ZOE Institute publishes sectoral analysis of the NRRPs using the Recovery Index for Transformative Change
Member States are largely missing the opportunity to connect new reforms with investments to lead Europe towards a climate-neutral and socially balanced future. This is the result of a comprehensive analysis that ZOE Institute and New Economics Foundation published today ahead of the 18 June ECOFIN, where Member States are supposed to adopt the National Resilience and Recovery Plans.
According to ZOE’s analysis, much more should be made of the recovery to build an economy that protects the climate and delivers social justice. In most cases, Member States did not apply the Do No Significant Harm (DNSH) principle in a rigourous way, which often overlooks the risks to biodiversity in particular. In addition, for the recovery to be successful in the long term, in addition to complying with the DNSH principle, social cohesion needs to be prioritised as part of the longer-term, overarching vision for the future.
“The actual recovery will depend on whether the investments and reforms made today will support the green and just transition that Europe needs to realise. But despite far-reaching efforts, there are still gaps between the ambitions and what is actually being planned by Member States,” says Elizabeth Dirth, Senior Policy Consultant with ZOE Institute. “Protecting biodiversity, recognising its essential role in the economy and building local resilience by addressing existing economic disparities are two key weak points of the national plans. We are particularly worried about the fact that most plans lack explicit consideration of the regions and people that are left behind through the combined impact of digitalisation and globalisation.”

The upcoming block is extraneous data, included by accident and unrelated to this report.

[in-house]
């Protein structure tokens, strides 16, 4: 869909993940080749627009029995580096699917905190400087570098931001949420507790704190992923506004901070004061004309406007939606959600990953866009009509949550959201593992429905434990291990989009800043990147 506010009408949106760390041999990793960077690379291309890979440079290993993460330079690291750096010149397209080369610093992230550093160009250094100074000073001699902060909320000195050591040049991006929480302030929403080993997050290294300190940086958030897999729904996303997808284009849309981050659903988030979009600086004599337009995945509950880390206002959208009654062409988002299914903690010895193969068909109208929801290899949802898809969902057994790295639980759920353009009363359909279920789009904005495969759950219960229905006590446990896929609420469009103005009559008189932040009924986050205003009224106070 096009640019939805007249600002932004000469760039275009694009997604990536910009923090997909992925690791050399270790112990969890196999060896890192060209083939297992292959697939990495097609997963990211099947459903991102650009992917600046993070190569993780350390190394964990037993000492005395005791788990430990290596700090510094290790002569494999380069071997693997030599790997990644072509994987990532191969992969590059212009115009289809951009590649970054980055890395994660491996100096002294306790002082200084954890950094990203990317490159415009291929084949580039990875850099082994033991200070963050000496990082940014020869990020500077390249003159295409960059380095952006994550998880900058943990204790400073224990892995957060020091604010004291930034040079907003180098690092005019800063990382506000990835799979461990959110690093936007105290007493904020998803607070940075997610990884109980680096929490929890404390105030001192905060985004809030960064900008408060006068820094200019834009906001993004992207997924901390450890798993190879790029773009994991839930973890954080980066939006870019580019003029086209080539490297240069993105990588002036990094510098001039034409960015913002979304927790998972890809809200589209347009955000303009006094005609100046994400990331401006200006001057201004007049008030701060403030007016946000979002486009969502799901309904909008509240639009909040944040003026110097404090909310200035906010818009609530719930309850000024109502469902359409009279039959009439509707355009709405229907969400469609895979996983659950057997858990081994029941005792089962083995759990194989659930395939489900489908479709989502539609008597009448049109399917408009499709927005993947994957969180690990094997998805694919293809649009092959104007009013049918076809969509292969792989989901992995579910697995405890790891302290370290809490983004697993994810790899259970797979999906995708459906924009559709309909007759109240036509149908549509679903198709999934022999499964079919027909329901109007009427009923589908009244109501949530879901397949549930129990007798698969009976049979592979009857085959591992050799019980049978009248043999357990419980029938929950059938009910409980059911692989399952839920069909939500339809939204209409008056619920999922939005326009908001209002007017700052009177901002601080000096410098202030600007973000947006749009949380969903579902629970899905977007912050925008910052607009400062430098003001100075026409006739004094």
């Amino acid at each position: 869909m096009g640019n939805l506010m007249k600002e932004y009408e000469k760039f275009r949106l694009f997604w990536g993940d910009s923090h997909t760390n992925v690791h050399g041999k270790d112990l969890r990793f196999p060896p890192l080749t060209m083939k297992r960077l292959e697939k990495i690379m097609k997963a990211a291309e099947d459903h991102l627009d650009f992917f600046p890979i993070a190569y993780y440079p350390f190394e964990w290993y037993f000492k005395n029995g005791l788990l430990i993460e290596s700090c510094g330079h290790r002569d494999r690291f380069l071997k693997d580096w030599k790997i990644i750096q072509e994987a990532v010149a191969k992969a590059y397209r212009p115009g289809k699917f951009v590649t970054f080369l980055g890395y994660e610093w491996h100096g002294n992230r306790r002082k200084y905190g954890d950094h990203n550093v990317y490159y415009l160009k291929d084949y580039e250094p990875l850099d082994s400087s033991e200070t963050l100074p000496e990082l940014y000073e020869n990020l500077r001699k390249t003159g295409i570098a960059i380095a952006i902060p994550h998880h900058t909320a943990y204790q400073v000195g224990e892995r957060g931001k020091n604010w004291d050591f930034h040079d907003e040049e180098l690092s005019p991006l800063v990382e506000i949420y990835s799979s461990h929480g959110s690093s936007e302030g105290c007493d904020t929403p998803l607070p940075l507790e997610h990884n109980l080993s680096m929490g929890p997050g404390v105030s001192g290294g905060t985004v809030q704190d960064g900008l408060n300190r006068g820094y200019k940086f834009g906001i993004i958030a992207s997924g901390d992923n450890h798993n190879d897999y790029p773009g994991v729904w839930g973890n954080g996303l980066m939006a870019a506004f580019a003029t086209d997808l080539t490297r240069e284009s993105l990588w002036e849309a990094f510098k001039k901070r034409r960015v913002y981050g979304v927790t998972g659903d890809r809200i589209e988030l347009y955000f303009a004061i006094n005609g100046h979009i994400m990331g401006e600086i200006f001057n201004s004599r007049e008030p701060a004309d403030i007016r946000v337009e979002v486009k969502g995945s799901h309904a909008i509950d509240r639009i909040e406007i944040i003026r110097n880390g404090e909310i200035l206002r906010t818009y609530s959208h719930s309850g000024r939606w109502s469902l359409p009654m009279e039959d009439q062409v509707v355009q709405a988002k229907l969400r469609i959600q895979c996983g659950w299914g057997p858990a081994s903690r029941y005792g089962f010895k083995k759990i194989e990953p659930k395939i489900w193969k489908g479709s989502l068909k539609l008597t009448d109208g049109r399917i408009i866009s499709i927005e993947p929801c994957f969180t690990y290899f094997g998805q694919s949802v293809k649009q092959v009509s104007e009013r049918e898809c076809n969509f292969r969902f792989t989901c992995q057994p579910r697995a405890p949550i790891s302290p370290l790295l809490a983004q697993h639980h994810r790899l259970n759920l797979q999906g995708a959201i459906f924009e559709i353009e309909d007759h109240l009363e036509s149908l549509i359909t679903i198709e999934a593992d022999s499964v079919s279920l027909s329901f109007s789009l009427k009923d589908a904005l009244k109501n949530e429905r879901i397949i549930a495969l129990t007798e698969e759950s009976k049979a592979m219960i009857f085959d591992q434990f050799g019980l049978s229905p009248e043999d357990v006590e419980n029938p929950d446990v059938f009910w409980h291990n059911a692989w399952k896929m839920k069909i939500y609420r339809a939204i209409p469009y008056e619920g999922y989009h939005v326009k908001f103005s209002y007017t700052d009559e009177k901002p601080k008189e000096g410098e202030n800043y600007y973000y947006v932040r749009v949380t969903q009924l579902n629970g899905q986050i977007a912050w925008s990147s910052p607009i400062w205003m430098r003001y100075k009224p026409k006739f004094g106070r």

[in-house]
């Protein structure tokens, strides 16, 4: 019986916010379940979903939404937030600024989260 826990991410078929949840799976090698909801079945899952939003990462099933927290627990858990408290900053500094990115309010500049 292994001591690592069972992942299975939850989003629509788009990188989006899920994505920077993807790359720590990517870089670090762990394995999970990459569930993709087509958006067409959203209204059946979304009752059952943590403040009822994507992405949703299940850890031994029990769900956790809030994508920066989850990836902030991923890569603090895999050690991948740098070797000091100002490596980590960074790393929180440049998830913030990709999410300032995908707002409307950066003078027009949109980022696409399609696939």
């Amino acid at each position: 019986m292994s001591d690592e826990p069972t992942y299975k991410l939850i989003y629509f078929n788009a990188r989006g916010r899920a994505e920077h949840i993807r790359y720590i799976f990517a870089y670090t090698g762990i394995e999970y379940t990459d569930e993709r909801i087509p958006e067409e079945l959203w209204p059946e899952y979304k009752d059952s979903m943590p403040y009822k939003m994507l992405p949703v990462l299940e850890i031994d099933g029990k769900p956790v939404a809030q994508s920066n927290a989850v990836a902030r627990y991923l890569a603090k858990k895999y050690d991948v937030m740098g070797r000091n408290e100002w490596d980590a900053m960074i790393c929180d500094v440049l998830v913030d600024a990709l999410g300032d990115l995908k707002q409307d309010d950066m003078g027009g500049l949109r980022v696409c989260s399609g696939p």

ZOE recommends that all Member States conduct a more thorough, evidence-based assessment of their measures prior to or during implementation in order to better respect the DNSH principle. It also calls on the EU Commission to include in its scrutiny of the plans a systemic perspective that takes interconnections between different policy areas into consideration.
Since the final plans started to be published in April, ZOE economists evaluated the plans of 13 governments, including Italy, Spain, Germany and France. The plans detail how the national governments plan to invest the 672.5 billion euros that the European Union is providing to revive the economy after the pandemic. The special feature of the analysis is that it not only looks at where the money is going. It also examines whether the investments enable a fundamental shift towards a regenerative, distributive and resilient economy instead of stabilising the status quo.
The full report is available here.